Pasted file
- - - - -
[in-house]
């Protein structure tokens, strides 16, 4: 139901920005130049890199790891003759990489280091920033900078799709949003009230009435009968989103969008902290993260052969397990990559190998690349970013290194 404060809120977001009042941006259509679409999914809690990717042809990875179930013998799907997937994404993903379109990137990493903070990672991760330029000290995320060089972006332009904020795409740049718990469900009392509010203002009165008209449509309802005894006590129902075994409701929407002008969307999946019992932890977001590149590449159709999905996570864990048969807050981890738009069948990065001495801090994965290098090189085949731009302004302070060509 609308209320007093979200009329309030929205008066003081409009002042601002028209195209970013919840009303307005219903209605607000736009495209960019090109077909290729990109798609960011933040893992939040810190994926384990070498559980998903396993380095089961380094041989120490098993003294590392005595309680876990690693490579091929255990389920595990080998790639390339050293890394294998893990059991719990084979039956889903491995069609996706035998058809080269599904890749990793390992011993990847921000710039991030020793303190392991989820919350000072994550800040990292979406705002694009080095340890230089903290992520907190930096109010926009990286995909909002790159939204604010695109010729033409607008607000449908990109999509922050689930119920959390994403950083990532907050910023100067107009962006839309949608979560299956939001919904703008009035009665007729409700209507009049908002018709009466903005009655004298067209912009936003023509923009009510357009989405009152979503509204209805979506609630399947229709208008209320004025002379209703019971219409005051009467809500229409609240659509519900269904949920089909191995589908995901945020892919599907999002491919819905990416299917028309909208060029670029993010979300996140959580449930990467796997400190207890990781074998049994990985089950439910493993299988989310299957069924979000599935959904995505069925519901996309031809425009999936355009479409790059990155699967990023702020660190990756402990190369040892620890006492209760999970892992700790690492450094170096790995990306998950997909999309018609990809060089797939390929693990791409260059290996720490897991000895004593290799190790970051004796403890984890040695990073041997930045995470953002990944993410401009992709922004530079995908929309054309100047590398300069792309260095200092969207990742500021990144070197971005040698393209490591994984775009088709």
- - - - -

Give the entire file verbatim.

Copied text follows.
[in-house]
């Protein structure tokens, strides 16, 4: 139901920005130049890199790891003759990489280091920033900078799709949003009230009435009968989103969008902290993260052969397990990559190998690349970013290194 404060809120977001009042941006259509679409999914809690990717042809990875179930013998799907997937994404993903379109990137990493903070990672991760330029000290995320060089972006332009904020795409740049718990469900009392509010203002009165008209449509309802005894006590129902075994409701929407002008969307999946019992932890977001590149590449159709999905996570864990048969807050981890738009069948990065001495801090994965290098090189085949731009302004302070060509 609308209320007093979200009329309030929205008066003081409009002042601002028209195209970013919840009303307005219903209605607000736009495209960019090109077909290729990109798609960011933040893992939040810190994926384990070498559980998903396993380095089961380094041989120490098993003294590392005595309680876990690693490579091929255990389920595990080998790639390339050293890394294998893990059991719990084979039956889903491995069609996706035998058809080269599904890749990793390992011993990847921000710039991030020793303190392991989820919350000072994550800040990292979406705002694009080095340890230089903290992520907190930096109010926009990286995909909002790159939204604010695109010729033409607008607000449908990109999509922050689930119920959390994403950083990532907050910023100067107009962006839309949608979560299956939001919904703008009035009665007729409700209507009049908002018709009466903005009655004298067209912009936003023509923009009510357009989405009152979503509204209805979506609630399947229709208008209320004025002379209703019971219409005051009467809500229409609240659509519900269904949920089909191995589908995901945020892919599907999002491919819905990416299917028309909208060029670029993010979300996140959580449930990467796997400190207890990781074998049994990985089950439910493993299988989310299957069924979000599935959904995505069925519901996309031809425009999936355009479409790059990155699967990023702020660190990756402990190369040892620890006492209760999970892992700790690492450094170096790995990306998950997909999309018609990809060089797939390929693990791409260059290996720490897991000895004593290799190790970051004796403890984890040695990073041997930045995470953002990944993410401009992709922004530079995908929309054309100047590398300069792309260095200092969207990742500021990144070197971005040698393209490591994984775009088709």